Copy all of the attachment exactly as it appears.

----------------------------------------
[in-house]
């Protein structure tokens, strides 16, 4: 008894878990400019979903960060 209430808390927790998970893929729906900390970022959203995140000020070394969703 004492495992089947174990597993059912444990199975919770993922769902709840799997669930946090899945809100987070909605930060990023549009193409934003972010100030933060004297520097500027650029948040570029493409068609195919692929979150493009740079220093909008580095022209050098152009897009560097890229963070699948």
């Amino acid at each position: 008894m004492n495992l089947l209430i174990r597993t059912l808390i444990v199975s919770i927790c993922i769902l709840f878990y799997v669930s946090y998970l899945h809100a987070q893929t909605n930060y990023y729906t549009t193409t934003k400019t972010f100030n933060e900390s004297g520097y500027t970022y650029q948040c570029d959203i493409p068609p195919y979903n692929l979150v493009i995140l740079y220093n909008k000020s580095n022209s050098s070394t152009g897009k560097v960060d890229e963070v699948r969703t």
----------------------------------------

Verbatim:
[in-house]
């Protein structure tokens, strides 16, 4: 008894878990400019979903960060 209430808390927790998970893929729906900390970022959203995140000020070394969703 004492495992089947174990597993059912444990199975919770993922769902709840799997669930946090899945809100987070909605930060990023549009193409934003972010100030933060004297520097500027650029948040570029493409068609195919692929979150493009740079220093909008580095022209050098152009897009560097890229963070699948």
């Amino acid at each position: 008894m004492n495992l089947l209430i174990r597993t059912l808390i444990v199975s919770i927790c993922i769902l709840f878990y799997v669930s946090y998970l899945h809100a987070q893929t909605n930060y990023y729906t549009t193409t934003k400019t972010f100030n933060e900390s004297g520097y500027t970022y650029q948040c570029d959203i493409p068609p195919y979903n692929l979150v493009i995140l740079y220093n909008k000020s580095n022209s050098s070394t152009g897009k560097v960060d890229e963070v699948r969703t």